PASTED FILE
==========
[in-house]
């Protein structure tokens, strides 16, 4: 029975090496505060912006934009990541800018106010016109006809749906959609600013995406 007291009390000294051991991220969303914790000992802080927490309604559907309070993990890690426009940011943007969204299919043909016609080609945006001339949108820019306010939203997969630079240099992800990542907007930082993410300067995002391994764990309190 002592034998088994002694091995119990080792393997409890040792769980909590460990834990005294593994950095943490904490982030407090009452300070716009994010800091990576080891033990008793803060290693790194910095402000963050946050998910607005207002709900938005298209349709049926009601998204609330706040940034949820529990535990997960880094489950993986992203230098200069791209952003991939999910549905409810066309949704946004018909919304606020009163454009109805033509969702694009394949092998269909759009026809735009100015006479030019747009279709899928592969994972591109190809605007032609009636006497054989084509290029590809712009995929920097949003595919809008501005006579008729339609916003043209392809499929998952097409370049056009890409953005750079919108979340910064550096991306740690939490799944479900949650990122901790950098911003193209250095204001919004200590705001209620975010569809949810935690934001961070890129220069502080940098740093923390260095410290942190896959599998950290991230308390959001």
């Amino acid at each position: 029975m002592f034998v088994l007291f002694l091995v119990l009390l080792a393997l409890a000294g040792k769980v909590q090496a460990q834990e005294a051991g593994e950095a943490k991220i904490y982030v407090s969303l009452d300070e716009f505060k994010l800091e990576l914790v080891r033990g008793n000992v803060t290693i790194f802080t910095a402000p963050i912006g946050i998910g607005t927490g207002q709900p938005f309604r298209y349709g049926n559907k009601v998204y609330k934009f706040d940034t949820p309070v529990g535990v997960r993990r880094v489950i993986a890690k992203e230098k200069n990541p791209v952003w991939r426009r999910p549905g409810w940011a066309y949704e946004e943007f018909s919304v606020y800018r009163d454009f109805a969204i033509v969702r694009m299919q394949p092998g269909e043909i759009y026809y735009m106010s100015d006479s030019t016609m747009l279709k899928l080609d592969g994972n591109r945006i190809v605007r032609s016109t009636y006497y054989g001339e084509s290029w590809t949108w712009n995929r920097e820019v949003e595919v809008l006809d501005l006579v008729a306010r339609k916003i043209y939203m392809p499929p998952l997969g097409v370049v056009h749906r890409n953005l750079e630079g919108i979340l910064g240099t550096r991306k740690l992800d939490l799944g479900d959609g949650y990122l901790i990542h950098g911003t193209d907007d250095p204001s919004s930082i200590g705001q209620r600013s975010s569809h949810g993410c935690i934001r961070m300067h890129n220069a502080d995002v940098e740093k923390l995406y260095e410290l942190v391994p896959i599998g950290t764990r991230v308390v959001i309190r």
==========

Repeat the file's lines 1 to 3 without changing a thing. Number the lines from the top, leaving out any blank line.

[in-house]
């Protein structure tokens, strides 16, 4: 029975090496505060912006934009990541800018106010016109006809749906959609600013995406 007291009390000294051991991220969303914790000992802080927490309604559907309070993990890690426009940011943007969204299919043909016609080609945006001339949108820019306010939203997969630079240099992800990542907007930082993410300067995002391994764990309190 002592034998088994002694091995119990080792393997409890040792769980909590460990834990005294593994950095943490904490982030407090009452300070716009994010800091990576080891033990008793803060290693790194910095402000963050946050998910607005207002709900938005298209349709049926009601998204609330706040940034949820529990535990997960880094489950993986992203230098200069791209952003991939999910549905409810066309949704946004018909919304606020009163454009109805033509969702694009394949092998269909759009026809735009100015006479030019747009279709899928592969994972591109190809605007032609009636006497054989084509290029590809712009995929920097949003595919809008501005006579008729339609916003043209392809499929998952097409370049056009890409953005750079919108979340910064550096991306740690939490799944479900949650990122901790950098911003193209250095204001919004200590705001209620975010569809949810935690934001961070890129220069502080940098740093923390260095410290942190896959599998950290991230308390959001």
């Amino acid at each position: 029975m002592f034998v088994l007291f002694l091995v119990l009390l080792a393997l409890a000294g040792k769980v909590q090496a460990q834990e005294a051991g593994e950095a943490k991220i904490y982030v407090s969303l009452d300070e716009f505060k994010l800091e990576l914790v080891r033990g008793n000992v803060t290693i790194f802080t910095a402000p963050i912006g946050i998910g607005t927490g207002q709900p938005f309604r298209y349709g049926n559907k009601v998204y609330k934009f706040d940034t949820p309070v529990g535990v997960r993990r880094v489950i993986a890690k992203e230098k200069n990541p791209v952003w991939r426009r999910p549905g409810w940011a066309y949704e946004e943007f018909s919304v606020y800018r009163d454009f109805a969204i033509v969702r694009m299919q394949p092998g269909e043909i759009y026809y735009m106010s100015d006479s030019t016609m747009l279709k899928l080609d592969g994972n591109r945006i190809v605007r032609s016109t009636y006497y054989g001339e084509s290029w590809t949108w712009n995929r920097e820019v949003e595919v809008l006809d501005l006579v008729a306010r339609k916003i043209y939203m392809p499929p998952l997969g097409v370049v056009h749906r890409n953005l750079e630079g919108i979340l910064g240099t550096r991306k740690l992800d939490l799944g479900d959609g949650y990122l901790i990542h950098g911003t193209d907007d250095p204001s919004s930082i200590g705001q209620r600013s975010s569809h949810g993410c935690i934001r961070m300067h890129n220069a502080d995002v940098e740093k923390l995406y260095e410290l942190v391994p896959i599998g950290t764990r991230v308390v959001i309190r």